RFID tags in reader-talks-first systems have been historically unable to draw the attention of a reader to a timely environmental input, because the reader controls the tag's communication timing, not the tag itself. The reader sends a command initiating an inventory round, thereby staging tags for successive inventorying, and each tag identifies itself at its allotted time or in its allotted timeslot, optionally sending its environmental data at that time. The timing or time-slotting of the tag's reply has historically been independent of environmental inputs, but in many cases a reader's ability to extract value from the environmental input depends on the reader knowing when the tag's environment changes. To address this shortcoming, embodiments are directed to an RFID tag IC that advances its reply based on environmental inputs such as temperature, humidity, chemical composition, RF energy, light, and the like, to alert a reader in a timely fashion that something important is happening. Specifically, embodiments are directed to RFID tag ICs sensing changes in their environment, and upon sensing such changes adjusting their reply timing to reply more promptly to a reader. In a simple but not-limiting analogy, consider a tag population queued for inventory. Upon one tag sensing a change in its environment, the one tag may respond sooner to the reader then it would have absent the sensed change, or join an inventory round based on sensing the change when it may not have joined otherwise, or in some other fashion advance or modify the timing of its communications, thereby enabling the reader to learn about and potentially act on the environmental change.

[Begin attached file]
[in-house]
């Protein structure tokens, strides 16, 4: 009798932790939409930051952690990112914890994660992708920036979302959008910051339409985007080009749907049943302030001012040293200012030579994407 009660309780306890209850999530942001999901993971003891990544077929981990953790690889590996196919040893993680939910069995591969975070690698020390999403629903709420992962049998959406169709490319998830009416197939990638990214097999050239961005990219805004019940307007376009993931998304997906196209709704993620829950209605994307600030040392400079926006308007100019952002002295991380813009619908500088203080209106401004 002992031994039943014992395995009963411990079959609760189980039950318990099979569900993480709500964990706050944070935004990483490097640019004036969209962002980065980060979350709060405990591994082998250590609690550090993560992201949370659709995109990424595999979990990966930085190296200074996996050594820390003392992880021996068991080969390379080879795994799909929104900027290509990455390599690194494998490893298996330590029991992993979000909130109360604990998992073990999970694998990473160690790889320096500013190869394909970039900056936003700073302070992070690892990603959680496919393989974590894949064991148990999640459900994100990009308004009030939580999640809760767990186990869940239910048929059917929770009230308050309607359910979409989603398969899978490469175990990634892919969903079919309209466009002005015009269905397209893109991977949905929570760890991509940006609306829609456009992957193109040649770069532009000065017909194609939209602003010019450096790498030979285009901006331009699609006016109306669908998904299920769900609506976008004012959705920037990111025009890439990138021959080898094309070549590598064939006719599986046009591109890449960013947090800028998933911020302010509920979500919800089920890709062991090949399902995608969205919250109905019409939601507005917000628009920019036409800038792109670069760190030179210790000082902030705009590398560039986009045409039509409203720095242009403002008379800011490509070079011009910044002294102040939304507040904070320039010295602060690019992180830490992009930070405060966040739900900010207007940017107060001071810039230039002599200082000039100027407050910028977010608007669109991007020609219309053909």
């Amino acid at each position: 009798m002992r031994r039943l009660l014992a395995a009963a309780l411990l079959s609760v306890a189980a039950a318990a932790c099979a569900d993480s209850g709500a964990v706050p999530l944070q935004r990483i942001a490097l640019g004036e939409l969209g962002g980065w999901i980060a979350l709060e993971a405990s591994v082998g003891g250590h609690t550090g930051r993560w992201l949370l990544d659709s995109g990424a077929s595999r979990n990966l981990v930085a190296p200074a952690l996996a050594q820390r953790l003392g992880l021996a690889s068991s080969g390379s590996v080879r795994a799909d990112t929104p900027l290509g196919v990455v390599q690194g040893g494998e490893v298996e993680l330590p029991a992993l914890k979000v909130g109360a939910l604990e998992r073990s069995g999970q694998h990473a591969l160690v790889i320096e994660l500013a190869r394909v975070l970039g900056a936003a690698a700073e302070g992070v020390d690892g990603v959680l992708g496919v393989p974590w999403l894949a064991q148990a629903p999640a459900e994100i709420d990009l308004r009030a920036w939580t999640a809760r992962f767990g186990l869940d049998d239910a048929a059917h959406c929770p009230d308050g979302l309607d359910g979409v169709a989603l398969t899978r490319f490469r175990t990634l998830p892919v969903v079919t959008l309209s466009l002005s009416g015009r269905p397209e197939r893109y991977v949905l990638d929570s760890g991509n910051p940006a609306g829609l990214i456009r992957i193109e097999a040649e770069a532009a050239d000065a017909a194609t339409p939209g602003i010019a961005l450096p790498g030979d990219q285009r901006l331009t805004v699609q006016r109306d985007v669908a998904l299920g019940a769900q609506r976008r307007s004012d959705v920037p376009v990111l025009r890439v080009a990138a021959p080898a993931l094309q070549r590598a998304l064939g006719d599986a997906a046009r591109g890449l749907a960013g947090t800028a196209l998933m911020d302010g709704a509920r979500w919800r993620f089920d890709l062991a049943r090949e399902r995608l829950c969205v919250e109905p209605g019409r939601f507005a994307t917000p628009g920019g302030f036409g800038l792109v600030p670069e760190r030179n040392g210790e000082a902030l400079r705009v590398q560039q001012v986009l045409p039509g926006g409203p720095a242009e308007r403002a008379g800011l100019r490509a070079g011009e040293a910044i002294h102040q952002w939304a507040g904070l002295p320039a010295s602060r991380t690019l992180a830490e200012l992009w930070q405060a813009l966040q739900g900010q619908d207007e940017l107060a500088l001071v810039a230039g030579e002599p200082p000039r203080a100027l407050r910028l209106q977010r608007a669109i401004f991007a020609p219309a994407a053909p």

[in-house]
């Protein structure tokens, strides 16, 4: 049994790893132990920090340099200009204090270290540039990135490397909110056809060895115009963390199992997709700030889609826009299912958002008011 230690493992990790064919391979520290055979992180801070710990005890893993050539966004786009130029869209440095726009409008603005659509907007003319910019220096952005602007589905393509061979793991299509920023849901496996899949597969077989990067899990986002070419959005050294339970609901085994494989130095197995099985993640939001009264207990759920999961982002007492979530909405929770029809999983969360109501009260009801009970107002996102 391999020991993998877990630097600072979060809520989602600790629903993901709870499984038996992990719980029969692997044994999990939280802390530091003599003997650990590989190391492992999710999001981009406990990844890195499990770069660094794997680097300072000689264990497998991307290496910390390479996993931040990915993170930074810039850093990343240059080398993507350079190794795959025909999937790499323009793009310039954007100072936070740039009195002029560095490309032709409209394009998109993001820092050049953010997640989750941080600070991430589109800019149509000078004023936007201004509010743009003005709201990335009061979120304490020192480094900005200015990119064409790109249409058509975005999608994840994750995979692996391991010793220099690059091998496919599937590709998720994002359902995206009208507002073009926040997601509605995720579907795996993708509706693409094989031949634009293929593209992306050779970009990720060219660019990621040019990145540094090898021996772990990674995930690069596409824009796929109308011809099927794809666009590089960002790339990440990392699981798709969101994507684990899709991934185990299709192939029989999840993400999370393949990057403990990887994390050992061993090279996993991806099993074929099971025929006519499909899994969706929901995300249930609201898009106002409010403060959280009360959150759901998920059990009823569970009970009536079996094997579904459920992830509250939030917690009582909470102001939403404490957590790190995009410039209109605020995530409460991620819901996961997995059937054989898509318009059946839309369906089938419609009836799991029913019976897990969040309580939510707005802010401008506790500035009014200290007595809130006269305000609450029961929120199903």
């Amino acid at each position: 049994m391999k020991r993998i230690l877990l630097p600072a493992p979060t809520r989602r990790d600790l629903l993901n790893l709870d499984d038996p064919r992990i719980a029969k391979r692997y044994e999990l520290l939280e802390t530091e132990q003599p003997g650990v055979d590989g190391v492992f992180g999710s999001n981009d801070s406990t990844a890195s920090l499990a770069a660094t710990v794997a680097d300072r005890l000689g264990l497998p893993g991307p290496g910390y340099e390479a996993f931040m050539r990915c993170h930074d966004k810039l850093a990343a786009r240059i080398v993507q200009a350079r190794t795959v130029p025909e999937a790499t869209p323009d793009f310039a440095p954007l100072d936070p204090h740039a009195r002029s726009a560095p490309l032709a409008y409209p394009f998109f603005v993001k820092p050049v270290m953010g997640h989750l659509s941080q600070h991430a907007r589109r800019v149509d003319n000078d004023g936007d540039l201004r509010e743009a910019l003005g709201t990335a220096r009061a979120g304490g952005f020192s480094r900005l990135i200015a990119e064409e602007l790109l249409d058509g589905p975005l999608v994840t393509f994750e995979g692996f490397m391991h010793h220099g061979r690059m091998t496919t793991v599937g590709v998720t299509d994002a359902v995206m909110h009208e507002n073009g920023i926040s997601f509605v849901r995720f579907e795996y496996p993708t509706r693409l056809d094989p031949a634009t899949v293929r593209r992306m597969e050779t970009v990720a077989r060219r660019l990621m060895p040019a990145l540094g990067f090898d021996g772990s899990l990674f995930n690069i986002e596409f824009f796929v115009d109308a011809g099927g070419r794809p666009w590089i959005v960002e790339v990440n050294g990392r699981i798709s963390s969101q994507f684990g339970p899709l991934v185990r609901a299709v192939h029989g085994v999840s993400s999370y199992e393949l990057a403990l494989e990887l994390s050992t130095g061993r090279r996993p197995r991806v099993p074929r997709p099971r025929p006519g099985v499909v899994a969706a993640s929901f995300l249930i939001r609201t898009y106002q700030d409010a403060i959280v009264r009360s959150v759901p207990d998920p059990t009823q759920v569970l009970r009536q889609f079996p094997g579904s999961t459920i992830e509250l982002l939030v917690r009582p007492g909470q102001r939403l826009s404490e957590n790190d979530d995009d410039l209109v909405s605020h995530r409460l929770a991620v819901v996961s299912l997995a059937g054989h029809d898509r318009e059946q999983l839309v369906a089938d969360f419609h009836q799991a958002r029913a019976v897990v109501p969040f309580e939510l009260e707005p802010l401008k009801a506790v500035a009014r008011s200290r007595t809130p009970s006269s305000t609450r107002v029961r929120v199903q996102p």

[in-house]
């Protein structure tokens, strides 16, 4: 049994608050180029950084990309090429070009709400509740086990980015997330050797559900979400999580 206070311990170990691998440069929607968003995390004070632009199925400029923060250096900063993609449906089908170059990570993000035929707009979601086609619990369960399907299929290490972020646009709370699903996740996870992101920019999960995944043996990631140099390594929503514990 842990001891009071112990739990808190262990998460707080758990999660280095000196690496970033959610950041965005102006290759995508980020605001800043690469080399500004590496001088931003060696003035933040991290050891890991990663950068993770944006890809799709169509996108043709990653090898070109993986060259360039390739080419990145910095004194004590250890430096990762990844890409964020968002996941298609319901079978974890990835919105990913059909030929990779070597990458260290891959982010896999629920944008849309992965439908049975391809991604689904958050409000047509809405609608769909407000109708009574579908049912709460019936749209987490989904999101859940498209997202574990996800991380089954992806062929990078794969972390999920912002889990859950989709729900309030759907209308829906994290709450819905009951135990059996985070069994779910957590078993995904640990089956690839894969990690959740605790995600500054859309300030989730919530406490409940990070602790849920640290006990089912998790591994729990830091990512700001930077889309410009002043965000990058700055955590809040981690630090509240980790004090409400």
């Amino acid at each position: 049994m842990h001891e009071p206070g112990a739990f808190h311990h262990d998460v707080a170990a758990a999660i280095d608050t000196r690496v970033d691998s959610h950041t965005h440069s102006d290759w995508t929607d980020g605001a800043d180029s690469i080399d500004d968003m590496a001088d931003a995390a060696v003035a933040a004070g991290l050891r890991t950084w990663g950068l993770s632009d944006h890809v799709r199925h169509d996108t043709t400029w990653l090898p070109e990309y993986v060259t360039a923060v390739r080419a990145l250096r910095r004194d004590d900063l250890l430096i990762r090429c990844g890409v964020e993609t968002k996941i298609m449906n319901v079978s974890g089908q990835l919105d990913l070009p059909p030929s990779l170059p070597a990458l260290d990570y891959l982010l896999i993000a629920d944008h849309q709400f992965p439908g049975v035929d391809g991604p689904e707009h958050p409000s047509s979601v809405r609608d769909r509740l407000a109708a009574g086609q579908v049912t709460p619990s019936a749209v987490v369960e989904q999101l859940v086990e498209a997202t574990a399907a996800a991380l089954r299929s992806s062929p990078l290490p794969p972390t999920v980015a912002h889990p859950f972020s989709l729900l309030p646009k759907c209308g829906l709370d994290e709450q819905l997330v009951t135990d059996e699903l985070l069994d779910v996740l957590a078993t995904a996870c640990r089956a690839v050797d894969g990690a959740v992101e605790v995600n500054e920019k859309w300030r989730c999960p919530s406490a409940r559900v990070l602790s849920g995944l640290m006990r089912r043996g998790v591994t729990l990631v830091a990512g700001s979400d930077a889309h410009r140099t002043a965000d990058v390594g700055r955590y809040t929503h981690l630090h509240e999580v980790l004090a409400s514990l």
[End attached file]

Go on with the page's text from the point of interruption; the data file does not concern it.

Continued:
An RFID tag so configured to advance its response as a consequence of an environmental change may do so by adjusting a reply timer, changing a reply timeslot, changing a timing characteristic of a communications protocol, exiting a sleep state, replying immediately upon sensing the environmental change, entering an inventory round configured for such advanced-reply tags, entering an inventory round it wasn't currently participating in, or in a variety of other ways.
An RFID tag so configured to advance its response as a consequence of an environmental change may indicate the environmental change in its backscattered reply by adjusting a flag or indicator value, transmitting additional or different data to the reader, altering the RF characteristics of its reply, altering the timing of its reply or in a variety of other ways.
An RFID tag so configured to advance its response as a consequence of an environmental change may sense the environmental change by comparing a measured value to a threshold, mean, limit-value or boundary condition; comparing a measured rate-of-change to a threshold, mean, limit-value or boundary condition; or by otherwise sensing the change in the myriad ways known to those skilled in the art. In some embodiments the tag may tune or adjust the magnitude of its response advancement with a parameter of the environmental change, such as a magnitude of the change, a derivative of the magnitude of the change, a time since a prior change, a presence of multiple changes, or another parameter of the change.